mandela new yorker cover

*Next week’s cover of The New Yorker will pay tribute to former South African President Nelson Mandela with a drawing that reflects a young Mandela with his fist raised – “during the time that he was on trial with over a hundred of his comrades,” noted the artist, Kadir Nelson.

“I wanted to make a simple and bold statement about Mandela and his life as a freedom fighter,” Nelson told The New Yorker of the cover, entitled, “Madiba,” Mandela’s tribal name. “The raised fist and the simple, stark palette reminded me of posters and anti-apartheid imagery of the nineteen-eighties. This painting is a tribute to the struggle for freedom from all forms of discrimination, and Nelson’s very prominent role as a leader in the anti-apartheid movement.”

President Barack Obama pauses as he makes a statement regarding the death of former South African president Nelson Mandela at the James Brady Press Briefing Room of the White House December 5, 2013 in Washington, DC.

President Barack Obama pauses as he makes a statement regarding the death of former South African president Nelson Mandela at the James Brady Press Briefing Room of the White House December 5, 2013 in Washington, DC.

White House spokesman Jay Carney today announced that President Obama and the First Lady will go to South Africa next week to pay their respects to the memory of Mandela and to participate in memorial events.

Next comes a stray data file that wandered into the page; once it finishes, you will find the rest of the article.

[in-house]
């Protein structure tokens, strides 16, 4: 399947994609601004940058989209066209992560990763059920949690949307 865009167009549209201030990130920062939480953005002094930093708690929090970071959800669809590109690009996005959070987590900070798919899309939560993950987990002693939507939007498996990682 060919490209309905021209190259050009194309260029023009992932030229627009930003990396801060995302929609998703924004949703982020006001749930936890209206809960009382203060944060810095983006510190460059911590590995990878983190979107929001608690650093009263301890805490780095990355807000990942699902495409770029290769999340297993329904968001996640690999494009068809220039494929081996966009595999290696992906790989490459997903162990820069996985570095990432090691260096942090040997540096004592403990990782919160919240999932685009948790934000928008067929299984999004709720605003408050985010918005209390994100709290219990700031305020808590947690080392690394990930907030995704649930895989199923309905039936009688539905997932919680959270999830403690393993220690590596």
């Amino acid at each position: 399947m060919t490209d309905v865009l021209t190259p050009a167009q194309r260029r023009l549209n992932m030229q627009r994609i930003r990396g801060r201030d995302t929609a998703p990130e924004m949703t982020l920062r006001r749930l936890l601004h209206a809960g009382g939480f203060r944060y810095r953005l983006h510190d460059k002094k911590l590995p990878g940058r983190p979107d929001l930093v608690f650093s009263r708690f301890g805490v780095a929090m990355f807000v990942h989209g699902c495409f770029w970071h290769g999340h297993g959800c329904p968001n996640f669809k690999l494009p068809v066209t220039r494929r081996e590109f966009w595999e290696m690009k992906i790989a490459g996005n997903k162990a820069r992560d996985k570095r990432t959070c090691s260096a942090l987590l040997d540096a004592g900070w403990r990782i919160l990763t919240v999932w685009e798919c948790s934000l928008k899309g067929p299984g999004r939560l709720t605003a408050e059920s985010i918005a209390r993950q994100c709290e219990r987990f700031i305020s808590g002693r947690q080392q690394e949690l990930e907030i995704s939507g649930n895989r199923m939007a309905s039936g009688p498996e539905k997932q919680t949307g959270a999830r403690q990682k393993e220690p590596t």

Officials have held off on a detailed announcement as travel plans, logistics, and security are worked out.

As previously reported, services for Mandela will be part of a mourning period in South Africa that will last about 10 days.

The South African government has scheduled the state funeral for Dec. 15, a week from Sunday. There is also a memorial service scheduled for Dec. 10, which is Tuesday.

Carney did not say whether Obama would attend the memorial, the burial, or both.

In the meantime, Obama has directed that American flags be lowered to half-staff through Monday in honor of the freedom fighter who died Thursday at age 95.

In a proclamation honoring Mandela, Obama wrote that “the United States has lost a close friend, South Africa has lost an incomparable liberator, and the world has lost an inspiration for freedom, justice, and human dignity — Nelson Mandela is no longer with us, he belongs to the ages.”

Mandela “transformed South Africa — and moved the entire world,” Obama wrote. “His journey from a prisoner to a president embodied the promise that human beings — and countries — can change for the better.”

The resolution said: “While we mourn his loss, we will forever honor Nelson Mandela’s memory. He left behind a South Africa that is free.”

The White House also announced that Obama phoned current South African President Jacob Zuma to express the nation’s condolences.